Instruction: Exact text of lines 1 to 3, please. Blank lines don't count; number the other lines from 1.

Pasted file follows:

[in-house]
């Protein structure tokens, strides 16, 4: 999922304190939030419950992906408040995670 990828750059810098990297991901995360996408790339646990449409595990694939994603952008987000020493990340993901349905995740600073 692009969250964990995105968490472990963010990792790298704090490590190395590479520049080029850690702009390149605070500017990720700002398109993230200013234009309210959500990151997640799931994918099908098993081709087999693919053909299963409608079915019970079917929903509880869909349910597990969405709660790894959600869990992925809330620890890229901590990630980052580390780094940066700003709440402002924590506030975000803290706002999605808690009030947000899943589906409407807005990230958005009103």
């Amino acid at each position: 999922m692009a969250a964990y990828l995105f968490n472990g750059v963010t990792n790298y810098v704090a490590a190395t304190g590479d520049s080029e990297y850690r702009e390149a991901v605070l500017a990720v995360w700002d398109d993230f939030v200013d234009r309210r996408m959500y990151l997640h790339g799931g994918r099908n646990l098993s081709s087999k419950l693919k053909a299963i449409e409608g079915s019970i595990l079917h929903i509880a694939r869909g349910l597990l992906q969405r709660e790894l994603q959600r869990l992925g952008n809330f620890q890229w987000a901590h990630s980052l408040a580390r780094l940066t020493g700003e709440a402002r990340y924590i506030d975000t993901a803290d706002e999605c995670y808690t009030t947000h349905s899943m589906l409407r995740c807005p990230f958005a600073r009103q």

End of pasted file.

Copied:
[in-house]
């Protein structure tokens, strides 16, 4: 999922304190939030419950992906408040995670 990828750059810098990297991901995360996408790339646990449409595990694939994603952008987000020493990340993901349905995740600073 692009969250964990995105968490472990963010990792790298704090490590190395590479520049080029850690702009390149605070500017990720700002398109993230200013234009309210959500990151997640799931994918099908098993081709087999693919053909299963409608079915019970079917929903509880869909349910597990969405709660790894959600869990992925809330620890890229901590990630980052580390780094940066700003709440402002924590506030975000803290706002999605808690009030947000899943589906409407807005990230958005009103």
């Amino acid at each position: 999922m692009a969250a964990y990828l995105f968490n472990g750059v963010t990792n790298y810098v704090a490590a190395t304190g590479d520049s080029e990297y850690r702009e390149a991901v605070l500017a990720v995360w700002d398109d993230f939030v200013d234009r309210r996408m959500y990151l997640h790339g799931g994918r099908n646990l098993s081709s087999k419950l693919k053909a299963i449409e409608g079915s019970i595990l079917h929903i509880a694939r869909g349910l597990l992906q969405r709660e790894l994603q959600r869990l992925g952008n809330f620890q890229w987000a901590h990630s980052l408040a580390r780094l940066t020493g700003e709440a402002r990340y924590i506030d975000t993901a803290d706002e999605c995670y808690t009030t947000h349905s899943m589906l409407r995740c807005p990230f958005a600073r009103q």